Carbon fiber-reinforced plastics are gaining importance as components of aircraft. The trend is increasing the need for sustainable recycling concepts. At the ILA in Berlin recently Fraunhofer presented a technology that converts recycled carbon fibers into materials for batteries and fuel cells. This saves costs, improves the CO2 balance and opens up new means of recycling in aircraft production.
Modern wide-body aircrafts today consist of over 50 percent carbon fiber reinforced plastics (CFRP). The material is installed, for example, over a large area in the wings or fuselage. With carbon fibers embedded in a plastic matrix, the composite is lighter than previously used materials, while still being very stable. The decisive advantage for aviation: due to their lower weight, airplanes need less fuel. “The manufacturing and processing of the CFRP is currently very time-consuming. The demand for sustainable recycling concepts is therefore steadily increasing,” observes Elisa Seiler, scientist at the Fraunhofer Institute for Chemical Technology ICT in Pfinztal, Germany. The amounts of CFRP recycling material are tremendous: for the Airbus 350, for example, they add up to over 65 tons. “In addition to this there are other relevant scrap quantities that already arise during production,” adds Seiler.
The Fraunhofer ICT has many years of experience in the development of technologies for fiber-reinforced plastics. At the ILA, the aviation and aerospace innovation trade fair, the scientists are presenting a concept that will be used to recover materials for batteries and fuel cells out of recycled carbon fibers. Together with partners, it has been possible to use recovered carbon fibers to produce a prototype of a bipolar plate – an electrode – on an industrial scale. The result is based on research from the “Graphit 2.0” and “RETRO” projects.
“Electric drives are now also a serious topic in the aviation industry. Manufacturers can directly perform value-preserving recycling by transferring materials from one application to the next,” says Seiler. The carbon fibers are electrically conductive and are suitable as a substitute for natural graphite, which also consists of carbon, a resource- critical raw material for the German economy that currently has to be imported from China at great expense. Recycled CFRP can be used for additive manufacturing processes such as 3D printing. “This is also a trending topic in the industry that makes production processes more efficient and saves costs,” says Seiler. After all, aircraft manufacturers also have to comply with the European Union (EU) requirements that have been in force since 2015; up to 85 percent of the average weight of a used vehicle has to be recycled.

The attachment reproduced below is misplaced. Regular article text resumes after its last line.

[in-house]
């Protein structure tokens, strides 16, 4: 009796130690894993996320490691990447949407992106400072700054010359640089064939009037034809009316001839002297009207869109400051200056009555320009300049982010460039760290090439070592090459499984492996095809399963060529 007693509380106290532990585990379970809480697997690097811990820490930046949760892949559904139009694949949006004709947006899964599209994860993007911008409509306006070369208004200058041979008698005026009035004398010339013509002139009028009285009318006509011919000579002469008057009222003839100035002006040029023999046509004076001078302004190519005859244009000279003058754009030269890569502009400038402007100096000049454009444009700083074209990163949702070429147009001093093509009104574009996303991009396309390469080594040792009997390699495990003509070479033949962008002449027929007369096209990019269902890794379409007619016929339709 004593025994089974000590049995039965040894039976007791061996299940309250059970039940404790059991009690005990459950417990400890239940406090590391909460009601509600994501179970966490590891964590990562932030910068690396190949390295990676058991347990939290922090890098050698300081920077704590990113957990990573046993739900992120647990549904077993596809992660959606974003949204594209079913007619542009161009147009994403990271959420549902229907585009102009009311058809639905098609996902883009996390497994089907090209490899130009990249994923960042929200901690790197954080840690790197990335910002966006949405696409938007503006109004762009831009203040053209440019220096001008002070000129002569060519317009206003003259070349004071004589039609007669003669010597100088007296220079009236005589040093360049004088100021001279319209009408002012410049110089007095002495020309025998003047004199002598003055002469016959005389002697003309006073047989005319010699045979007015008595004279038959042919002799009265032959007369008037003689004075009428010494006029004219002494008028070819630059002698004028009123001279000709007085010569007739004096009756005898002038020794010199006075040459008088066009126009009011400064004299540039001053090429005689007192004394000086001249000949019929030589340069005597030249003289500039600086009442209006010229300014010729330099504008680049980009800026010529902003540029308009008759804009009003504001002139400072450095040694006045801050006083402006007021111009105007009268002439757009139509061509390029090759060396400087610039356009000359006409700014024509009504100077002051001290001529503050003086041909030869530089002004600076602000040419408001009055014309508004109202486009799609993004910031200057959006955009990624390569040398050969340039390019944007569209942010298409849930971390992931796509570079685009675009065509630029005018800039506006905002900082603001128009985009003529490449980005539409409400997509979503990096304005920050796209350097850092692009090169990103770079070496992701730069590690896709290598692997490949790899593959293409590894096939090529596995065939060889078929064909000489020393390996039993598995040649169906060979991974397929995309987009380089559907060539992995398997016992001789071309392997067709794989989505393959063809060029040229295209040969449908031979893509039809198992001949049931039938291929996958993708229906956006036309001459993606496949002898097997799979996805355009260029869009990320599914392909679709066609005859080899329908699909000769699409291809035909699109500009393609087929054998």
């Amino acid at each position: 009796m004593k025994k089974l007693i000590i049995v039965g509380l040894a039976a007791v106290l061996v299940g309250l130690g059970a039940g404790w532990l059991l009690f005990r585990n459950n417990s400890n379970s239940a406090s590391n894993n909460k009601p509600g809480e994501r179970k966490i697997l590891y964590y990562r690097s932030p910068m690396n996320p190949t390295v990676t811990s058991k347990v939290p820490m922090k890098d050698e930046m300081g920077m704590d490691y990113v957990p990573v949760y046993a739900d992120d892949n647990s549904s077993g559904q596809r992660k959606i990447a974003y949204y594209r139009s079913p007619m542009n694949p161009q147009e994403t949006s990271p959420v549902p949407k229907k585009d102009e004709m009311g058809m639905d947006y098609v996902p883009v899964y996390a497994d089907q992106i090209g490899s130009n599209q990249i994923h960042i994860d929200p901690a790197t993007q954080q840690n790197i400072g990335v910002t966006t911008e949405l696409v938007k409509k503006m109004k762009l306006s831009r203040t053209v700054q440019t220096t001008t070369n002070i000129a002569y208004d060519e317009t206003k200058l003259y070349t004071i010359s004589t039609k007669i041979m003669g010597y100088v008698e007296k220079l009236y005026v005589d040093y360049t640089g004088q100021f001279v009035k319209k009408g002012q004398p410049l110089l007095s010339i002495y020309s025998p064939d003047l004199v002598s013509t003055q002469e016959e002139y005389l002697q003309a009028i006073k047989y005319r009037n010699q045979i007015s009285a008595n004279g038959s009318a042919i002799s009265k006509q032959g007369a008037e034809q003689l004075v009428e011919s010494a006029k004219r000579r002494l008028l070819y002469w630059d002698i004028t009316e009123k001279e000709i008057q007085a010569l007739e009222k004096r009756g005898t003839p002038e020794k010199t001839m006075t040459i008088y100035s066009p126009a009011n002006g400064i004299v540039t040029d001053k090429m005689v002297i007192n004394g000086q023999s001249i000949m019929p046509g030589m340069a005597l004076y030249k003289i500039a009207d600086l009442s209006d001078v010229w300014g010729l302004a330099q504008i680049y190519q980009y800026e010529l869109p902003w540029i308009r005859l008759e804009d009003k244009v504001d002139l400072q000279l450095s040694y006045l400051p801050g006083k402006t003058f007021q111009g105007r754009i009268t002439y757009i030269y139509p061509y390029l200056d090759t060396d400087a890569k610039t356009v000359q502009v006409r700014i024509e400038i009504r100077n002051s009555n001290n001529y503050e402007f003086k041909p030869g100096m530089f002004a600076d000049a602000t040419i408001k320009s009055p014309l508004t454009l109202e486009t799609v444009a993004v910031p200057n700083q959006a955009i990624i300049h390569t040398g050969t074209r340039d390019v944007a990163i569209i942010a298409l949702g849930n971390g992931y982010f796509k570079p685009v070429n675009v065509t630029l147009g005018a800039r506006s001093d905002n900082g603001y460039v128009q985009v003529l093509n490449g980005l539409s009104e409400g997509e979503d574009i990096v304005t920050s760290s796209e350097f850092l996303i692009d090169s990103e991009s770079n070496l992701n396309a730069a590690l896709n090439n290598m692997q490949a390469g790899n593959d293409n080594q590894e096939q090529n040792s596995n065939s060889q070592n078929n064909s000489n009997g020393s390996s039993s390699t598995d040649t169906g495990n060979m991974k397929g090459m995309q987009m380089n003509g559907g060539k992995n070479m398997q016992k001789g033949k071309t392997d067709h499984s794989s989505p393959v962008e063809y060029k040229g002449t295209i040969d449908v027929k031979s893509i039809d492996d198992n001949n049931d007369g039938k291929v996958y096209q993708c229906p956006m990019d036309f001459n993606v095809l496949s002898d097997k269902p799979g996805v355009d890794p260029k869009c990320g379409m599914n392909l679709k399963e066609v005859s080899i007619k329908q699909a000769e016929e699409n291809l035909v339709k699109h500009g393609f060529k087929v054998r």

Pyrolysis with microwave radiation
The CFRP experts have developed a special process with which carbon fibers can be recovered from the plastic matrix. To do so, they use microwave radiation to burn the plastic matrix that surrounds the fibers. So that the fibers do not burn up at temperatures of up to 900 degrees Celsius, the combustion has to be performed without oxygen. “In technical jargon, this is called pyrolytic decomposition,” Seiler explains.
The advantage of microwave radiation includes energy efficiency as a whole oven no longer needs to be heated, just the component itself. The colleagues of the Polymer Engineering department at the Fraunhofer ICT embed the recovered fibers in thermoplastic material. This composite material has similar properties to graphite and is suitable for the production of bipolar plates. “Our prototype passed all the tests for conductivity, density and corrosion resistance perfectly,” reports Seiler.
“We’ve proven that it’s generally feasible to use recycled CFRP fibers to produce bipolar plates for batteries and fuel cells. This shows that recycling works in a holistic approach. This is particularly interesting for the aviation industry,” says Seiler in summarizing the added value of the research work. The next steps are the characterization of the bipolar plates in the battery cell network and studies concerning the life cycle assessment. “Then, we want to tune the technology so that we can manufacture bipolar plates from recycled CFRP in series – for example, with an aviation partner,” concludes Seiler.